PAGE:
Bacteria may be harbingers of invisible damage in concrete

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Concrete evidence

  • Bacteria may be harbingers of invisible damage in concrete

News releaseAugust 31, 2015  • By Diane Kukich

Photos by Evan Krape

 

Julia Maresca (left) and Keira Zhang are conducting research aimed at identifying bacteria that can serve as an early damage-detection system in concrete.

Julia Maresca (left) and Keira Zhang are conducting research aimed at identifying bacteria that can serve as an early damage-detection system in concrete.

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Tail as old as time

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New research from UAlberta grad Victoria Arbour suggests that tails of some ankylosaurs evolved from flexible to stiff to support mace-like tail clubs.

News release August 31, 2015 University of Alberta

Ziapelta, an ankylosaur with a fully developed tail club. (Illustration: Sydney Mohr)

Ziapelta, an ankylosaur with a fully developed tail club. (Illustration: Sydney Mohr)

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Unraveling the history of galaxies

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Cardiff University experts provide first direct evidence of galaxy ‘metamorphosis’

News release August 27, 2015 Cardiff University

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A team of international scientists, led by astronomers from the School of Physics and Astronomy, has shown for the first time that galaxies can change their structure over the course of their lifetime.

By observing the sky as it is today, and peering back in time using the Hubble and Herschel telescopes, the team have shown that a large proportion of galaxies have undergone a major ‘metamorphosis’ since they were initially formed after the Big Bang.

By providing the first direct evidence of the extent of this transformation, the team hope to shed light on the processes that caused these dramatic changes, and therefore gain a greater understanding of the appearance and properties of the Universe as we know it today.

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‘Brainbow’ tagging research reveals surprising data about visual connections in brain

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ROANOKE, Va., Aug. 31, 2015 – Neuroscientists know that some connections in the brain are pruned through neural development. Function gives rise to structure, according to the textbooks. But scientists at the Virginia Tech Carilion Research Institute have discovered that the textbooks might be wrong.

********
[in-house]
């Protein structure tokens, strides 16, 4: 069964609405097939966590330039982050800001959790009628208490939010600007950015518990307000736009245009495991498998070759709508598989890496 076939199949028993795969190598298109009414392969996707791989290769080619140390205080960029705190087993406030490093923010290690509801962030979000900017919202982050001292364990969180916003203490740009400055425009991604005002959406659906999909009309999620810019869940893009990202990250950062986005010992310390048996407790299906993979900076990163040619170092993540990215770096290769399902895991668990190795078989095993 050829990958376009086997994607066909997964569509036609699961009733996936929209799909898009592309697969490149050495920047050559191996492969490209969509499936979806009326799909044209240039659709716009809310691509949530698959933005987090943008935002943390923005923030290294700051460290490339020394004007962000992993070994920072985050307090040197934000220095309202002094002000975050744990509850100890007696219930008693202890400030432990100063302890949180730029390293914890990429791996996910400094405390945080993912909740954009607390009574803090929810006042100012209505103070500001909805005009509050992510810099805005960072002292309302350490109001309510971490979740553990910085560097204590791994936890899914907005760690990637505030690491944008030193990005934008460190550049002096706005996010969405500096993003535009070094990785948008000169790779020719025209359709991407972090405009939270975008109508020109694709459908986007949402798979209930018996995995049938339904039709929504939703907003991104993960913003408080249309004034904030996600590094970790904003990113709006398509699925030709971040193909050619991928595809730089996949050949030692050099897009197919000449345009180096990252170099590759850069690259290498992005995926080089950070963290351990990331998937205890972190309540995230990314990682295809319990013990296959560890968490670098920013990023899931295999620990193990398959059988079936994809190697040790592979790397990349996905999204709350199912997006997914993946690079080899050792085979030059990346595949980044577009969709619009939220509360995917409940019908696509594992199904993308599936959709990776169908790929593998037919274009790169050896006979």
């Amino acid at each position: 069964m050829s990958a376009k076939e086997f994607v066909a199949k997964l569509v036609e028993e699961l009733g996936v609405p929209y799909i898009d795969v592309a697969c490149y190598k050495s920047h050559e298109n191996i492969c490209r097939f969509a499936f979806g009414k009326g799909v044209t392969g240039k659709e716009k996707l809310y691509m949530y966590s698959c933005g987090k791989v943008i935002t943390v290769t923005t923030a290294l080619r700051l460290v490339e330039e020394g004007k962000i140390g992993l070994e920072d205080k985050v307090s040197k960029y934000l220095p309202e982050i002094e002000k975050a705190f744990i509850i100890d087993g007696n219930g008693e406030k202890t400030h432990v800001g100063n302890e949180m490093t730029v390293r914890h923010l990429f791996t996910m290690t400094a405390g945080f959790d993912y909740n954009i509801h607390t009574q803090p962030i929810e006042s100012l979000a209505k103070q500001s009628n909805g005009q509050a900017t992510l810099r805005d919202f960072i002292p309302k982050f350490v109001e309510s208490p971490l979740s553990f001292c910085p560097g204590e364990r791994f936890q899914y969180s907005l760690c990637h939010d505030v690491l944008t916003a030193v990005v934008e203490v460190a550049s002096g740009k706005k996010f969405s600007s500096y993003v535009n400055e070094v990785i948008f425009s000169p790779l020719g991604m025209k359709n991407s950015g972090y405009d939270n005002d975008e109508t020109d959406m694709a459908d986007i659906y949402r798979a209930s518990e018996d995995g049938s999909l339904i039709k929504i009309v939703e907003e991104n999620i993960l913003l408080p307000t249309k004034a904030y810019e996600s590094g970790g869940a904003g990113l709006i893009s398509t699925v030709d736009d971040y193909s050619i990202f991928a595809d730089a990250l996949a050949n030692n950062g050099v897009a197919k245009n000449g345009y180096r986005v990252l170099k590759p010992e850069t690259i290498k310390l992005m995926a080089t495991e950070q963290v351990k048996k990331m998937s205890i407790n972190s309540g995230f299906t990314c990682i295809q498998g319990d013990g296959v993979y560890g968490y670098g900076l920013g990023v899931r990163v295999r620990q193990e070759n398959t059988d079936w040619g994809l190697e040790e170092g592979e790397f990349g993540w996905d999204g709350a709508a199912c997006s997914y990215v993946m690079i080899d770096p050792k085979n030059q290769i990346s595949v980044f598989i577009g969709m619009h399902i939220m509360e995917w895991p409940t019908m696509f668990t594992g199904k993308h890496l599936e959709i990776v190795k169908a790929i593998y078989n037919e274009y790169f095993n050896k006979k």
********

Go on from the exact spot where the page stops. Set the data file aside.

News release August 31, 2015 By Ashley WennersHerron

 

Scientists used an imaging technique called “brainbow” to tag visual circuitry cells in the brain. They expected one color to dominate, but several distinct colors appeared.

Scientists used an imaging technique called “brainbow” to tag visual circuitry cells in the brain. They expected one color to dominate, but several distinct colors appeared.

 

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World’s Most Powerful Digital Camera Sees Construction Green Light

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The Large Synoptic Survey Telescope’s ‘Eye’ Will be Built at SLAC

 

Press releaseAugust 31, 2015 • By Andrew Gordon

 

Menlo Park, Calif. — The Department of Energy has approved the start of construction for a 3.2-gigapixel digital camera – the world’s largest – at the heart of the Large Synoptic Survey Telescope (LSST).  Assembled at the DOE’s SLAC National Accelerator Laboratory, the camera will be the eye of LSST, revealing unprecedented details of the universe and helping unravel some of its greatest mysteries.

The LSST’s camera will include a filter-changing mechanism and shutter. This animation shows that mechanism at work, which allows the camera to view different wavelengths; the camera is capable of viewing light from near-ultraviolet to near-infrared (0.3-1 μm) wavelengths. (SLAC National Accelerator Laboratory)

The LSST’s camera will include a filter-changing mechanism and shutter. This animation shows that mechanism at work, which allows the camera to view different wavelengths; the camera is capable of viewing light from near-ultraviolet to near-infrared (0.3-1 μm) wavelengths. (SLAC National Accelerator Laboratory)

 

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Ο οίκος των Αργεαδών ή Τημενιδών